He chose Scottish GPs and is in the midst of negotiating a contract deal for GPs in Scotland that will safeguard practices from a number of the features of the deal that GPs are facing in England.
He said: ‘I would have liked to see a deal negotiated at UK level. That was the process I was involved with, with the UK negotiators. When that failed, an opportunity arose whereby in Scotland we could attempt to keep a level of stability within general practice.’
Notably, the Scottish Government has listened to the GPC argument that QOF is now core funding for GP practices and agreed to move the funding for the abolished organisational domain into core funding.
Dr McDevitt said: ‘That is one of the fundamental differences. The Scottish Government has listened to the argument that there needs to be some stability in order to retain the level of services to patients.’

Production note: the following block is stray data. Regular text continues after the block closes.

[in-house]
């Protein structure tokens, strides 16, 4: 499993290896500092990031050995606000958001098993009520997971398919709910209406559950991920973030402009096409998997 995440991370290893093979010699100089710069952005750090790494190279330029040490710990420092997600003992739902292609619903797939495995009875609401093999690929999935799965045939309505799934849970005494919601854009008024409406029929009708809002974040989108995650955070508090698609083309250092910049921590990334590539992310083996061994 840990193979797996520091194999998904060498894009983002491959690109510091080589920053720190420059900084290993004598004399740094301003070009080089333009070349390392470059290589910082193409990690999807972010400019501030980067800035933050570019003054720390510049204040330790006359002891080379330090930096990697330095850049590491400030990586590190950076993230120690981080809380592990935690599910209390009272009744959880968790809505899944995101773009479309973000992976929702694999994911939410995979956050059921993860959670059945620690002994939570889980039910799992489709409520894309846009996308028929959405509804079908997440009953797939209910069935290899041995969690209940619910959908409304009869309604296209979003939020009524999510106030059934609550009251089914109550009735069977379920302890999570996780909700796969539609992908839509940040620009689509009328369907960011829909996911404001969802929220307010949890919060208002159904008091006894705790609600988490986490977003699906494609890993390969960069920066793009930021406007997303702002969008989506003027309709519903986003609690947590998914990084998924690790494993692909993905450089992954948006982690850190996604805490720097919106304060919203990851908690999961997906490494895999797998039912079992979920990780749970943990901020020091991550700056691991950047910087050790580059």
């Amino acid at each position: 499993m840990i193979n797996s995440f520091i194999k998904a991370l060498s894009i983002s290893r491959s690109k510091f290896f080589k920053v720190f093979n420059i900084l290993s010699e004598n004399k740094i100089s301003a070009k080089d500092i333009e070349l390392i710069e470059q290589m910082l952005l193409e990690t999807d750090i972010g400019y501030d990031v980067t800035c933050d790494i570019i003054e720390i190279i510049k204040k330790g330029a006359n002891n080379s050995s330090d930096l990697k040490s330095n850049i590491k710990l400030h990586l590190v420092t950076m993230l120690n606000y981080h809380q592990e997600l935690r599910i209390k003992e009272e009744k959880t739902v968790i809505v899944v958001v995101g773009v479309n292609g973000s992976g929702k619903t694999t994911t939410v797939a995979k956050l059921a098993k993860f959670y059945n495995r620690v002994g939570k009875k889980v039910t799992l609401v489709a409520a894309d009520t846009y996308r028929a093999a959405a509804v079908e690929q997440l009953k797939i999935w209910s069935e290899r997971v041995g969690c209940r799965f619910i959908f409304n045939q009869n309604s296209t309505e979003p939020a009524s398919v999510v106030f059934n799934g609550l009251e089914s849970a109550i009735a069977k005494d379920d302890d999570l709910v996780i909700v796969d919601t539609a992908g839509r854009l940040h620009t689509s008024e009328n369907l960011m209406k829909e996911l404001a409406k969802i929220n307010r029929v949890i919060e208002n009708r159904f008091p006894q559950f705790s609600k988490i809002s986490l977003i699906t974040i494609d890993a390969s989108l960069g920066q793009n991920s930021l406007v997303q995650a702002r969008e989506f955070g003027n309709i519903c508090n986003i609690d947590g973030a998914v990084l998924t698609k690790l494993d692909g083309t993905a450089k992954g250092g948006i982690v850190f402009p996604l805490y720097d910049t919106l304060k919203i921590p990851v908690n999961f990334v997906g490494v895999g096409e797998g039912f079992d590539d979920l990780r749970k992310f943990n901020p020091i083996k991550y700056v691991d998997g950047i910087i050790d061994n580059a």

In Wales and Northern Ireland, the situation on the GP contract remains somewhere in-between, with Welsh GPC leader Dr David Bailey and Northern Ireland’s Dr Tom Black still in talks with their respective governments, but with an imposition looming on the horizon.
Dr Bailey said: ‘Tom and I are still talking to our governments but it looks unlikely that we will reach negotiated deals.
‘Regardless of the outcome, regrettably from April we will have a wider difference between the four countries than we have had.
‘The drivers of this divide are mainly in England because of the Government’s wish to bring in marketisation of health services. General practice in the UK should be the same whether you are in John O’Groats or Land’s End and it is unfortunate that the UK Government is acting to split things up.’
7) More time spent on useless paperwork